Well, I’m sure that Alan Watts would make a point of saying that there’s no “right way” to meditate in any case, haha. Personally I’ve been using Holosync, and if you want to take your meditation to the next level, I would suggest you check it out :) Takes about 10 days, for 30 minutes each day, and you’ll be meditating on average better than your current best.
For the past week and a half I’ve been obsessing over a new blog name. I just can’t seem to “get it right”! I need to get started on the steps of launching a new blog, but I’m stuck on a name, so I can’t even do the first step of registering a domain! I know I need to just pick one already, what’s the worst that can happen? Great article, hopefully it’ll give me the kick in the pants I need!
Fabian | The Friendly Anarchist says
Big applause for doing things wrong! :)
“Deliberately dilettante” is my name for this, and it can really help a lot! Not just for approaching new things, but also later on, to avoid falling too much into routine. Doing things “wrong” from time to time helps to question the validity of the supposedly “right” form in the first place.
I really liked this. I have been trying to this specific thing perfectly and not finishing it and it is really holding me back! Even when it comes to sending an email I have this annoying tendency to read it over and over again! I’m just going to start giving things my best shot and sending them on. You just can’t perfect everything the first time around! Thanks for this:)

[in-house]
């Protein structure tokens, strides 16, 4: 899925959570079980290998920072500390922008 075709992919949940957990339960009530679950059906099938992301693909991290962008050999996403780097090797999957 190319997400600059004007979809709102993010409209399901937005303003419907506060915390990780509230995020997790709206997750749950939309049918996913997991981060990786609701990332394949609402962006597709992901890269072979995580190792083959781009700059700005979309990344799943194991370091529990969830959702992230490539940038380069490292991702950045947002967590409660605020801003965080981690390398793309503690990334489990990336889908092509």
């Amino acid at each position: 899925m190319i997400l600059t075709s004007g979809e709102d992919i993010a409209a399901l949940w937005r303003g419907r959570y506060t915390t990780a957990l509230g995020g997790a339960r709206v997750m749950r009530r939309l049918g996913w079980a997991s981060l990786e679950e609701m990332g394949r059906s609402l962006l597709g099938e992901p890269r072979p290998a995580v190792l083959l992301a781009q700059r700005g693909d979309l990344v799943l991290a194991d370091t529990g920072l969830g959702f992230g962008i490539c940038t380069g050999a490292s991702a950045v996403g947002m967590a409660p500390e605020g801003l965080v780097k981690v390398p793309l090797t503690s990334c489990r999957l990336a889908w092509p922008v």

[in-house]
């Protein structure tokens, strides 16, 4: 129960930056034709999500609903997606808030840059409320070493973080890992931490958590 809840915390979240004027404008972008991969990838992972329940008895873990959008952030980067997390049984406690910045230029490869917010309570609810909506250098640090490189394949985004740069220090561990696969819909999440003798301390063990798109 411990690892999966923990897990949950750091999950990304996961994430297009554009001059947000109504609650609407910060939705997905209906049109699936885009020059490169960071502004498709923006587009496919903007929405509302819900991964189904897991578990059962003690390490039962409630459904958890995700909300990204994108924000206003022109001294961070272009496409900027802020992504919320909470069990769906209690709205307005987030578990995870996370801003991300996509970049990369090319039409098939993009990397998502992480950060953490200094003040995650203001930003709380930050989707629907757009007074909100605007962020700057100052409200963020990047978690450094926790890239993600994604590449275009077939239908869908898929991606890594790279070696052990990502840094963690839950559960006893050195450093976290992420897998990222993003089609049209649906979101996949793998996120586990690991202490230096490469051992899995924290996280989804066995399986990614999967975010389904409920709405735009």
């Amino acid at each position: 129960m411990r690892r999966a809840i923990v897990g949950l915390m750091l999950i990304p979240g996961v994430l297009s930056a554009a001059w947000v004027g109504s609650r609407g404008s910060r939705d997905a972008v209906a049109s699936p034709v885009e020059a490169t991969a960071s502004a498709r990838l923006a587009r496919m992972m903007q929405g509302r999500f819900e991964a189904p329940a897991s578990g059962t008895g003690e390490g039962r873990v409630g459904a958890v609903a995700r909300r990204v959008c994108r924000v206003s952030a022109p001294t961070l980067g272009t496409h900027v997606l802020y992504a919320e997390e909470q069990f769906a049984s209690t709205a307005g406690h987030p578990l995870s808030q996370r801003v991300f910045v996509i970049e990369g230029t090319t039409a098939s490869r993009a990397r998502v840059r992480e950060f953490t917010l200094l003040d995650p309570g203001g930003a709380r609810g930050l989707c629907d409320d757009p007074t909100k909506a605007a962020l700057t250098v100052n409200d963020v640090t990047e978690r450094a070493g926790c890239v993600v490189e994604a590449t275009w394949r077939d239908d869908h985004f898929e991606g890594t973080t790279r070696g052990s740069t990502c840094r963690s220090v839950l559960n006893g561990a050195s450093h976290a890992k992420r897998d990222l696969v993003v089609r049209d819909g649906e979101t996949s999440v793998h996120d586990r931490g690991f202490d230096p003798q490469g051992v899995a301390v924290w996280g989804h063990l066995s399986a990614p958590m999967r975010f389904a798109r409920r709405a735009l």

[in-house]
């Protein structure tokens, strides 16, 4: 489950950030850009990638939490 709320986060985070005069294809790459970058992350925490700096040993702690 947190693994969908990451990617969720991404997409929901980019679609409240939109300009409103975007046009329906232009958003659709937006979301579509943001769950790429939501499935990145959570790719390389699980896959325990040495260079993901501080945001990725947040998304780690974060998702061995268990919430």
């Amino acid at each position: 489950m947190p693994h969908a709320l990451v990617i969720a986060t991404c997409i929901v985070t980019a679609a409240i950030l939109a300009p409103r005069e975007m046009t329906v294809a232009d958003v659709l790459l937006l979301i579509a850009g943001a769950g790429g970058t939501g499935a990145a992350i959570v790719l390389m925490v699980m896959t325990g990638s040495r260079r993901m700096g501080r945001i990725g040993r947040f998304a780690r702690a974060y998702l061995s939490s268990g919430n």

I just started meditating today! It was the hardest 10 min of my life – and I looked at my phone time 3 times LOL. But tomorrow I will sit again, breathe in and out and see where my thoughts take me.
Takes a lot of practice to do get mediating right. I always have troubled shutting up my mind. But every now and then I get it right and I feel my body vibrating. It’s a really weird feeling, but not in a bad way or anything. Then I usually snap out of it. Wish I could stay in that state a bit longer.
Jonathan, great post. As the great Lao Tzu once said, “Success is the lurking place of failure.” Sometimes we need to things wrong again and again before we finally find the sweet spot. It’s all trial-and-error and experimentation.
I like what you said in regards to meditation:
“For a long time I stopped meditating because I never felt that I could get my mind to stay quiet. I’ve since learned that it’s much more effective to follow your thoughts (rather than try to stop them). Trying to stop your thoughts is like trying to smooth out a running river by putting your arm across it… you’ll just disturb it all the more.”
Alyx Falkner says
Just stopped by your blog and this was such a good read. I can so relate. I don’t know how many times I’ve second guessed myself and turned out not doing anything at all. So I guess I’d rather do something wrong oppose to not doing it at all. Thanks